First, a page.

apologetic situations; and/or allow power and pride to corrupt and co-opt us. In a breathtaking book I'm now reading, "Left To Tell," by Immaculee Ilibigaza, who evaded
murderous hunting Hutus in Rwanda in 1990, we read: "She survived the slaughter for 91 days hiding in a pastor's bathroom while hundreds of killers sought them. It was
during those moments that Immaculee discovered the power of prayer, eventually shedding her fear of death and forging a profound and lasting relationship with God. She
emerged from her bathroom hideout having truly discovered the meaning of unconditional love-a love so strong that she was able to seek out and forgive her family's
Wow. If she can forgive the murderers of her family, imagine-and be inspiringly impelled--- what we can forgive-if we, like she, are aligned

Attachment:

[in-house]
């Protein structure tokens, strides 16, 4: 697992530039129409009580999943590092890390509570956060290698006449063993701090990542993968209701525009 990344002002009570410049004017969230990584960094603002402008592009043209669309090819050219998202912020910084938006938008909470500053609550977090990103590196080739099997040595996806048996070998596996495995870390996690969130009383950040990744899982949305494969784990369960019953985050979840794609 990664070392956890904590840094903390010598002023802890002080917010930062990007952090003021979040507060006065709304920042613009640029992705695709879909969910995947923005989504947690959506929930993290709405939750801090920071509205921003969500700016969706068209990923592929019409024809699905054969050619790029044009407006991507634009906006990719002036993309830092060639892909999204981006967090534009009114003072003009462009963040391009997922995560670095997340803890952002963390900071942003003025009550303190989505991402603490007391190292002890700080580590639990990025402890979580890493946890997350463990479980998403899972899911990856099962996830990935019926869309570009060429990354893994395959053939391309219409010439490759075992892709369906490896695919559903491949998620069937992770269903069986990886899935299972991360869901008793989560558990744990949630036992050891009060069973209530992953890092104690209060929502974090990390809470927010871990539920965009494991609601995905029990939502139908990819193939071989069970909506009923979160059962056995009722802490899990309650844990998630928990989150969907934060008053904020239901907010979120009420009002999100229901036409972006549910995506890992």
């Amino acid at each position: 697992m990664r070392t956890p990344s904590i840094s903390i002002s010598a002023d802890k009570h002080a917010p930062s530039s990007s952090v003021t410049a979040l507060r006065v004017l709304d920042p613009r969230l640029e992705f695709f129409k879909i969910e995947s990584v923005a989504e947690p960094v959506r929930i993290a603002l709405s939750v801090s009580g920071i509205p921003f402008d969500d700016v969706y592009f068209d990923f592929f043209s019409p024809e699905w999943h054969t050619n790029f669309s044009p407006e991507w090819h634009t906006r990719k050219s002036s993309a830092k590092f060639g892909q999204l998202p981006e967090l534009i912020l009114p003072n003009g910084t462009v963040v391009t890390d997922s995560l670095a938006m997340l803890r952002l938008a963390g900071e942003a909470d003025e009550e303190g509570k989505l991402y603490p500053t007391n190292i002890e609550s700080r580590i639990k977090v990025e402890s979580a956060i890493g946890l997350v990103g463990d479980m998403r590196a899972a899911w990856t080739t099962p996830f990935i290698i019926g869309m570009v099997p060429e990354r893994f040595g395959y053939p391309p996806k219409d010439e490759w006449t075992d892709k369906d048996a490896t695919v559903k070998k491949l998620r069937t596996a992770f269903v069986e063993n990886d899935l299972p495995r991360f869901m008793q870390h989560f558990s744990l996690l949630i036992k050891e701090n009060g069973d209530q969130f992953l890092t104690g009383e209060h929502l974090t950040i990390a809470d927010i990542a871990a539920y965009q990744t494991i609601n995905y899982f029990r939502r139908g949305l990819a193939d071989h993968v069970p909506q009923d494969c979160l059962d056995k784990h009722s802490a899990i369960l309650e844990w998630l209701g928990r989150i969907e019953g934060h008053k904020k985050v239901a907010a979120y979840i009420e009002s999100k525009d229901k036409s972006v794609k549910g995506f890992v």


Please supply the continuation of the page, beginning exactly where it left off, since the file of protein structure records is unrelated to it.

with the Merciful Lord by prayer and Love?
Why is it so hard to forgive?
Hardness of heart (and Hard-headed"!): instead of forgiveness we sometimes seek retribution and vengeance. It may be part of our inheritance
from primitive "knee-jerk" reactionalism, i.e., fallen human nature: You see, we sometimes consciously or unconsciously get locked into bad patterns of unrelentingness
and repeat this behavior. We do what we know (partially from what is hard-wired in our brains)-or what is familiar (an "as-seen-on-tv" mentality of violence, machismo,
etc). Some scientists today, however, are understanding that the human brain may kinda automatically repeat these patterns (good or bad) but, however, contrarily, there
is a "neroplasticity" to the brain-a "moldability"-whereby we can actually change thinking patterns and "re-fashion" the brain by the mind and soul's ability of
alternative thinking into new structures of thought and, therefore, action. (Books like, "Evolve the Brain" by Dr. Joe Dispenza describe this: more on this enticing
topic another time). You know what I mean, when we use phrases like: "As you think, so shall you be," and "Put your mind to it and you can do anything," and "Stop your